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Sunday February 05

  • 10:00 am

    Applause! SF’s Performing Arts Hub

    Once staid and seedy, and scarred by empty lots, this area is now the hub of SF’s performing arts.  In just 4 blocks there are over 15 venues with more than 11,000 seats!  SF is famous for being the birthplace of flower-power rock.  But it is also home to the nation’s oldest professional ballet company, is the setting for world class jazz festivals, and has a venerable opera company and a multi-Grammy winning symphony -- all with homes located here.  Hear SF’s unique history of these performing arts and learn about the mix of classical to contemporary architectural styles showcasing the area’s changes.  No longer staid nor seedy, the SF Performing Arts Hub is where it is happening.

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  • 10:00 am

    Cow Hollow

    Perk up your Sunday morning with the bell ringing at the oldest Orthodox Christian parish in America. Spared destruction from the 1906 disaster, Cow Hollow contains structures from nearly every decade since the 1860s. This tour illustrates the transformation of the district from a rural suburb to a full-fledged city neighborhood.

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  • 10:30 am

    Mission Dolores Neighborhood

    See one of San Francisco’s oldest and most colorful neighborhoods, the Mission, where you’ll trace a history beginning with Indigenous peoples through waves of immigrants to today’s concerns of gentrification. Begin at the famous golden fire hydrant where locals successfully fought to save the area during the 1906 earthquake. Gaze at a spectacular view of SF’s skyline from gorgeous Dolores Park.  Wander through a historic district, get a mini-course about Victorian styles, go down the hip Valencia Street corridor, see and understand the importance in the Mission of its murals, while learning about the area’s Indigenous peoples and the colonization by Spain and Mexico at the oldest building in San Francisco, Mission Dolores, the church of Saint Francis of Assisi.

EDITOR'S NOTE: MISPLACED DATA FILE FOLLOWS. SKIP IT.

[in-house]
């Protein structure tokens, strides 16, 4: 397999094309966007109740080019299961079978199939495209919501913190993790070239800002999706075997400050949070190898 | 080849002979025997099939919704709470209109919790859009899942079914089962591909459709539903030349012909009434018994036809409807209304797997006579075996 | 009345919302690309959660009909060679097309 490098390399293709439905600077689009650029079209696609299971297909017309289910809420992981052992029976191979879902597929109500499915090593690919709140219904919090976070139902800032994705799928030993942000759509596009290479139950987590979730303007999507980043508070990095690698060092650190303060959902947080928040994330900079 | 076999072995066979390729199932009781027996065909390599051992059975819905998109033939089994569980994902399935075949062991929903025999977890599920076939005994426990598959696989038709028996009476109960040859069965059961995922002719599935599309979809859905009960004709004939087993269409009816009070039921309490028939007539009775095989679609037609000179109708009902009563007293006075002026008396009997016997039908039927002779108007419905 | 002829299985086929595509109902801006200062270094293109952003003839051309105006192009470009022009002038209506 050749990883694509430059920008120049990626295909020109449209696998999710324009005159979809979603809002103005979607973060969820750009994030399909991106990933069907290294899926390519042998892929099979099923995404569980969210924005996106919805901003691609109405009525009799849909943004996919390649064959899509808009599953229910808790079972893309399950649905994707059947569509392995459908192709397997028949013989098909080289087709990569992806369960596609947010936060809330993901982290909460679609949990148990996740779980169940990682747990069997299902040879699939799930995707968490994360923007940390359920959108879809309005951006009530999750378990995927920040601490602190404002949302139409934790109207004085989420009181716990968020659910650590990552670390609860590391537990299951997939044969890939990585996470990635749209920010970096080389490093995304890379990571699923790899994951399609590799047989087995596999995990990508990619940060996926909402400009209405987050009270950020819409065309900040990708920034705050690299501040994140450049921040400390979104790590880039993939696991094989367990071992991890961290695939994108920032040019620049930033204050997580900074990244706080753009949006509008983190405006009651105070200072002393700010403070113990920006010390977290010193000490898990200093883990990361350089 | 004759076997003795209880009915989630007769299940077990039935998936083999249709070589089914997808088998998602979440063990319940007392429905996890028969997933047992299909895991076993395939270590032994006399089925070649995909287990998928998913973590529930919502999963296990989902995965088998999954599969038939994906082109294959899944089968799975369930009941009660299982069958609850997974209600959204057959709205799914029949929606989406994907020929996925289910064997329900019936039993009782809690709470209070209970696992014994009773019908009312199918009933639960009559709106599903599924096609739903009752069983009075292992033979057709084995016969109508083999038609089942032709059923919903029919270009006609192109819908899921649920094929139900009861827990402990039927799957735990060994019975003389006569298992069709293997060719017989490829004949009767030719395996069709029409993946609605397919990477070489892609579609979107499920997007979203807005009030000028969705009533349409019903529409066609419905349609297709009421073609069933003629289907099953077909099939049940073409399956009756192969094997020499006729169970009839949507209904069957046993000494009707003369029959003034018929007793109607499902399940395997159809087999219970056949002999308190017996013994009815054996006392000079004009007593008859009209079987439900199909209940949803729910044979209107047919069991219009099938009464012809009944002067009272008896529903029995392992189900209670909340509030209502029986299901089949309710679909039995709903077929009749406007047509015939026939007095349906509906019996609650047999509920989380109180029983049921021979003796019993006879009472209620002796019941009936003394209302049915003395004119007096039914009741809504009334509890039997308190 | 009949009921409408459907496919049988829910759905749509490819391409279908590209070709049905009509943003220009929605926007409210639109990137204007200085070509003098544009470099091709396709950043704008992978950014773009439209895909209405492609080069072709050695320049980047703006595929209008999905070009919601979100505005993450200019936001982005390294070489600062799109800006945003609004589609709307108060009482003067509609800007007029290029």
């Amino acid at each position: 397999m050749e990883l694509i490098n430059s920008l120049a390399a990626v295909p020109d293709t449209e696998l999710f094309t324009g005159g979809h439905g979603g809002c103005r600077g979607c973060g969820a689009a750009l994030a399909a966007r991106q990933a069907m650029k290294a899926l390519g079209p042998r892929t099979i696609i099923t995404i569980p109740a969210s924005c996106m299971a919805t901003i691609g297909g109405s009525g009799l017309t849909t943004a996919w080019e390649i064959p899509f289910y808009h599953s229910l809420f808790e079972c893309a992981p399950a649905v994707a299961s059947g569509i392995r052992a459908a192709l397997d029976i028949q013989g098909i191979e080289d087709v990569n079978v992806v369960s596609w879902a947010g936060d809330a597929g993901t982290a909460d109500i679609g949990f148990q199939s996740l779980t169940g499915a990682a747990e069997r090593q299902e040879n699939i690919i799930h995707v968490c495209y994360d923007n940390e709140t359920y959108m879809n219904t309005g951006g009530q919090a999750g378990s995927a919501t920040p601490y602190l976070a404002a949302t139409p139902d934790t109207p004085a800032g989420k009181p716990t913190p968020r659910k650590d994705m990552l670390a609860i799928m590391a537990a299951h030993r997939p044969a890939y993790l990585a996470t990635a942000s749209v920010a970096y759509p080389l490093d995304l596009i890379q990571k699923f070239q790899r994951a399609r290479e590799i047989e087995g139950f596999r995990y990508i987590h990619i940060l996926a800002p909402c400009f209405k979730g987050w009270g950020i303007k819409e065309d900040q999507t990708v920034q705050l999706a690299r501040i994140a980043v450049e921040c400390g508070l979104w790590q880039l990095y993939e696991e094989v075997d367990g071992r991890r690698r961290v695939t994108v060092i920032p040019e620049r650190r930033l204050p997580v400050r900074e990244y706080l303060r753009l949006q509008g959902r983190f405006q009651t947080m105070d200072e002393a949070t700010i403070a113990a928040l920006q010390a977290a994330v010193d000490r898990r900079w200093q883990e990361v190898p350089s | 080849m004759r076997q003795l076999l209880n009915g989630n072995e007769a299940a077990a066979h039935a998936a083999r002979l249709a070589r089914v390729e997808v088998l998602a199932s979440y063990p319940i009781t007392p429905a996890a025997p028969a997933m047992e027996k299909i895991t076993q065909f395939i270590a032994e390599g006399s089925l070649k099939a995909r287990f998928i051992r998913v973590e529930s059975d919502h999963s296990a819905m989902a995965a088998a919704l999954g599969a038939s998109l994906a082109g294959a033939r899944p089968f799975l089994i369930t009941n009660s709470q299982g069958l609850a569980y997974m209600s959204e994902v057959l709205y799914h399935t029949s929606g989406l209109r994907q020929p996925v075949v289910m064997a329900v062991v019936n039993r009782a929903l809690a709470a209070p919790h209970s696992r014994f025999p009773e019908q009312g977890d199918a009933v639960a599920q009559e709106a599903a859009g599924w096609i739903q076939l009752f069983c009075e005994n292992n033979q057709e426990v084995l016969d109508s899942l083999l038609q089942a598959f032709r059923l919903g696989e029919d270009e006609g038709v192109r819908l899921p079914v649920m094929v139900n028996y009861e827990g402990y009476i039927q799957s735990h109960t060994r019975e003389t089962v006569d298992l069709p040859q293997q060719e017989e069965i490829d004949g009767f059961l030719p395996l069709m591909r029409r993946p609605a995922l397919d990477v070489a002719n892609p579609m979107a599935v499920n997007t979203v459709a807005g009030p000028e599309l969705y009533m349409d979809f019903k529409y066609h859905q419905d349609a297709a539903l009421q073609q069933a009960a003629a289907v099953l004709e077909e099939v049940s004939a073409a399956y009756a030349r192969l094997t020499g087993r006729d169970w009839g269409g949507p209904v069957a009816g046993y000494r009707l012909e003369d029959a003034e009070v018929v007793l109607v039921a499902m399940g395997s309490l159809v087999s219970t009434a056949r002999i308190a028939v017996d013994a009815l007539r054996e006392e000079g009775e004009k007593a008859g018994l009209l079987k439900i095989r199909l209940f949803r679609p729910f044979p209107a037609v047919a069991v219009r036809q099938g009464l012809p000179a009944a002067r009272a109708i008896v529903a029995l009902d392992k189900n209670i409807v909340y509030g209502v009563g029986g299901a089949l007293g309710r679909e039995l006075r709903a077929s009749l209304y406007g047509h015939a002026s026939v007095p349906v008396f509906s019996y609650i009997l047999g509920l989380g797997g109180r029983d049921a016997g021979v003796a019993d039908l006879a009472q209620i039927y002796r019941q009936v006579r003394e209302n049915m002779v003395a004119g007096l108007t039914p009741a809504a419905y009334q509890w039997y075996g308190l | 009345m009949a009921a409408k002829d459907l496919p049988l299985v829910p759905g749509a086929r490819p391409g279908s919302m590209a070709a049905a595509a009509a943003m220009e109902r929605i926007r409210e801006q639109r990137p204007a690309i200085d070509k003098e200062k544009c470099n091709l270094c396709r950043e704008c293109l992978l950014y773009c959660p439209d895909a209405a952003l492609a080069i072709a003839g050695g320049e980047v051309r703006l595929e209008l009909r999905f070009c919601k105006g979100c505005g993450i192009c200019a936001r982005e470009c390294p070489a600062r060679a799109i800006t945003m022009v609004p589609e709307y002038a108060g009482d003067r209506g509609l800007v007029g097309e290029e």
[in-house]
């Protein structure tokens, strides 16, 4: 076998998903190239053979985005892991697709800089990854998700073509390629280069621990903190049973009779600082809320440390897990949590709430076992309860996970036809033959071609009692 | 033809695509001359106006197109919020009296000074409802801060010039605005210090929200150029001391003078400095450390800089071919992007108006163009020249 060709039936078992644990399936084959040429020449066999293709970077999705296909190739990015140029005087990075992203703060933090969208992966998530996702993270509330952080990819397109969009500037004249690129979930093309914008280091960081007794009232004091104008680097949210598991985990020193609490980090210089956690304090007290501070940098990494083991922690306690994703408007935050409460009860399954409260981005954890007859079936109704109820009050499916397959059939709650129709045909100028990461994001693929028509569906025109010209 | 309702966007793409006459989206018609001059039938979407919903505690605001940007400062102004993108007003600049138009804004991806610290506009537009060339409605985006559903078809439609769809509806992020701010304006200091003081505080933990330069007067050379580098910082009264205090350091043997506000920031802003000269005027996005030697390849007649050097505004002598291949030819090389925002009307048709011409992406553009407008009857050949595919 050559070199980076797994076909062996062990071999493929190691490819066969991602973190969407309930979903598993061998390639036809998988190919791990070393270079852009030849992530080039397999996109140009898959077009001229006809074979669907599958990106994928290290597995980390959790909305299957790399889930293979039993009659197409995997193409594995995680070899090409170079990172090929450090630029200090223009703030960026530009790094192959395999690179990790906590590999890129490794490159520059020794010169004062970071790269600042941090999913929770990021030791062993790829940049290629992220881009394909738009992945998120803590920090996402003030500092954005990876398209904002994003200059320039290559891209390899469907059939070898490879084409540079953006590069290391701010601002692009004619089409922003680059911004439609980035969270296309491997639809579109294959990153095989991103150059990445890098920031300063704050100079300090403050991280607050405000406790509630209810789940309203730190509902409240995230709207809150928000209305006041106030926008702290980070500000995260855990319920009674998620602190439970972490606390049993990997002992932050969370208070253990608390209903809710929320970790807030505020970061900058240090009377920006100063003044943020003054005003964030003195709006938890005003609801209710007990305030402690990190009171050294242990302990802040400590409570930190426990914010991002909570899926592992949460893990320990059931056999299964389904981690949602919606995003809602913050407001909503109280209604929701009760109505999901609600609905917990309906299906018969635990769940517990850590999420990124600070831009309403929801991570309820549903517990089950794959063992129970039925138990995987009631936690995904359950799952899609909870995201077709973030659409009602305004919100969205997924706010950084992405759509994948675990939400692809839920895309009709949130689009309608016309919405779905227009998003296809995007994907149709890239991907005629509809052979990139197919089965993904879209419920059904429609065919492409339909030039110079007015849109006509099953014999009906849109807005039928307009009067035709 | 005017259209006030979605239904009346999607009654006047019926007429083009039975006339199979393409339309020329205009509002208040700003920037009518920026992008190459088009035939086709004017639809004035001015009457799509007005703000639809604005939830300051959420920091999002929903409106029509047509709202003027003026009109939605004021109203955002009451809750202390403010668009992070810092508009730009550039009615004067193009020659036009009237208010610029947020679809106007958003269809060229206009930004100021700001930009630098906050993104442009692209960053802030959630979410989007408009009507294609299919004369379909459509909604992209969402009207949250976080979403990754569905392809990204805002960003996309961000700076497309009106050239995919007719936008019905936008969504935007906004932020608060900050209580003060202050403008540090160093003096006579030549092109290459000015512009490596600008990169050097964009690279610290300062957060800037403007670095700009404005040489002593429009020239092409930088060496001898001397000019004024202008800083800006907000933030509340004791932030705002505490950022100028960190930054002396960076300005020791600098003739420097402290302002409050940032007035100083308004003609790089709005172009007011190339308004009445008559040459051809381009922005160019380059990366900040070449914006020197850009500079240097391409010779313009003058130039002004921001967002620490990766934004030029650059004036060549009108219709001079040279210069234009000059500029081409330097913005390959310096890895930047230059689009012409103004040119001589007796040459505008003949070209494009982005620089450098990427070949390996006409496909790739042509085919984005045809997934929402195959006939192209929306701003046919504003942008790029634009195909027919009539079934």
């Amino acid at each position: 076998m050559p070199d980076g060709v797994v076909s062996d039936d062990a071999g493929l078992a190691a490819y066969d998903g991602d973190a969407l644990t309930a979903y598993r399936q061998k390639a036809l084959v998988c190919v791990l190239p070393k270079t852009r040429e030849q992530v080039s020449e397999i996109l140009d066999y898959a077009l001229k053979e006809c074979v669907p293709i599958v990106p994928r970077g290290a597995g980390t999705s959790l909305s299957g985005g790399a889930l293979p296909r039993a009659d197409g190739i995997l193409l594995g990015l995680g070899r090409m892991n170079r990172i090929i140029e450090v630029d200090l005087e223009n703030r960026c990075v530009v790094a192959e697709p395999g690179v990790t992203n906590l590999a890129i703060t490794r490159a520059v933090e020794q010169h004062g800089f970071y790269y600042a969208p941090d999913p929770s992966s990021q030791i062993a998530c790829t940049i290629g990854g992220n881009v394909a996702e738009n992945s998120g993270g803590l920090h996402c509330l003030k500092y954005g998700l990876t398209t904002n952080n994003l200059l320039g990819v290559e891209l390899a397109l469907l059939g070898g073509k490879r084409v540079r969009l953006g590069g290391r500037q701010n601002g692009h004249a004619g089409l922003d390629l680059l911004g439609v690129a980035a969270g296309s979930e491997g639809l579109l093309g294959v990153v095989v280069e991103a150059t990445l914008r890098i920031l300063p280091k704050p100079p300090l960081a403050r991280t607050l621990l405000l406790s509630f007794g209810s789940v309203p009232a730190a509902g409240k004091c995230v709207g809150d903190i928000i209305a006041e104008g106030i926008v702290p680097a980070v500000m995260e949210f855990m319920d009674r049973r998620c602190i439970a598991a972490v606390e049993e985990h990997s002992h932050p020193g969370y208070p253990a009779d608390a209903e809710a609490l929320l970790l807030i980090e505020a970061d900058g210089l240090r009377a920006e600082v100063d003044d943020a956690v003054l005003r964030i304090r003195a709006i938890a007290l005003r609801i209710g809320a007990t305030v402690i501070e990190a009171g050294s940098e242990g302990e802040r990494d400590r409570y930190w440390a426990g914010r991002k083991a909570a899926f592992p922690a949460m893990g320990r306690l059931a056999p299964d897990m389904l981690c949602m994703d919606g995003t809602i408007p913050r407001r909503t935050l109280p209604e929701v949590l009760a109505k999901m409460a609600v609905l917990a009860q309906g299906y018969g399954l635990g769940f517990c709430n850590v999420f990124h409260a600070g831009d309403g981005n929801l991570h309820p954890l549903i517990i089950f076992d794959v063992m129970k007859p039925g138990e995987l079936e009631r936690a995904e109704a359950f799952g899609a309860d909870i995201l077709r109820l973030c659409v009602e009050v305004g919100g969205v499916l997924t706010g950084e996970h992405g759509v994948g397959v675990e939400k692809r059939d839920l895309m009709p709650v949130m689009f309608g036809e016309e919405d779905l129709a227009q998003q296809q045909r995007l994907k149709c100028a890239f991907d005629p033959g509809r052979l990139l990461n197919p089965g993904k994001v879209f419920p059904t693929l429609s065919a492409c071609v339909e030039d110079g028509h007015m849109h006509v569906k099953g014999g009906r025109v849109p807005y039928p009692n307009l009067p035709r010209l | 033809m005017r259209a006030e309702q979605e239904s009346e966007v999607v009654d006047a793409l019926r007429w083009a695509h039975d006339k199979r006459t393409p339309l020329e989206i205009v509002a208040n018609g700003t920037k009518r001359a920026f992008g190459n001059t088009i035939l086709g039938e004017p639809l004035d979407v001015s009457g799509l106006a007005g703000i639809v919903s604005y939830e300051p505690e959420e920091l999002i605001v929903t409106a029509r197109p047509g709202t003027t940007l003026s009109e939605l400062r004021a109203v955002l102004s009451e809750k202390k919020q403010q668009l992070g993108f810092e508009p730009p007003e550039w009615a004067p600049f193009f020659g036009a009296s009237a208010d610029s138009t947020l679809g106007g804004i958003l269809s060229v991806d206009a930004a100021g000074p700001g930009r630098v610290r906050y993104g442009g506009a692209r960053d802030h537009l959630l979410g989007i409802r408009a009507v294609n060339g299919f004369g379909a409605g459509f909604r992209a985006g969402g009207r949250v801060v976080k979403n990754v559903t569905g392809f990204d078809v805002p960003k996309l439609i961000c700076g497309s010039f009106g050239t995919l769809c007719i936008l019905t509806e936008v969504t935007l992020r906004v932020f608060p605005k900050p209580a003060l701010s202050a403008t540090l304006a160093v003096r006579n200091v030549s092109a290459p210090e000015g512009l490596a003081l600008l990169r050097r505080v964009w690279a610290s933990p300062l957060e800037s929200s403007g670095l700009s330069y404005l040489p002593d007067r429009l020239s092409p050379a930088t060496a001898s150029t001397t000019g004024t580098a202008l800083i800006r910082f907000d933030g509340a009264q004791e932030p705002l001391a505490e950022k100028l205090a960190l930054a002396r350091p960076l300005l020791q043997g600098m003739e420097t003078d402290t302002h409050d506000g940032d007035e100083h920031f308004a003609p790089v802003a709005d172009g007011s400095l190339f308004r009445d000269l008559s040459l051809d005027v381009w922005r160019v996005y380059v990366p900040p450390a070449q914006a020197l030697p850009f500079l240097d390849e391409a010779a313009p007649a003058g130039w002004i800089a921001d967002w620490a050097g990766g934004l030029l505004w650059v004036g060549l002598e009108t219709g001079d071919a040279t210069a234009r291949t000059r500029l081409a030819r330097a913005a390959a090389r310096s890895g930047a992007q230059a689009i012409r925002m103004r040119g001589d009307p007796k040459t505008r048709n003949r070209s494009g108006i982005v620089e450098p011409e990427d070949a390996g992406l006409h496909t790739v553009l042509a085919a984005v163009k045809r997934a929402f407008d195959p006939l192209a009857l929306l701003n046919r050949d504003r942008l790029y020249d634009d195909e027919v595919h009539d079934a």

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  • 10:30 am

    Telegraph Hill Stairway Hike

    Even for an eccentric city like San Francisco, Lillie Coit was an anomaly in the 1920s: a wealthy socialite known for smoking cigars, wearing trousers, and gambling like crazy (often dressed as a man to bypass the establishments’ restrictions on women). When she died in 1929, her passion for San Francisco lived on, devoting more than a third of her fortune to beautifying the city she loved.

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  • 11:00 am

    Billionaires' Row: Outer Broadway Architecture (No Tour Today)

    After the 1906 earthquake pummeled their Nob Hill enclaves, the wealthy titans of San Francisco became temporary nomads. With the landscape wiped clean, where in the city was the best place to put down roots? The best view of the Bay was located on the hills of Pacific Heights, where real estate was essentially up for grabs. They parked their old money in mammoth mansions and created one of the most expensive zip codes in the world.

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  • 11:00 am

    Dogpatch and Potrero Point

    No one knows for certain how it got the name Dogpatch — Once the home of iron works, shipyards and other heavy industry hear how contemporary development is transforming this area to a lively mixed use district. It’s a designated Historic District you simply can’t miss.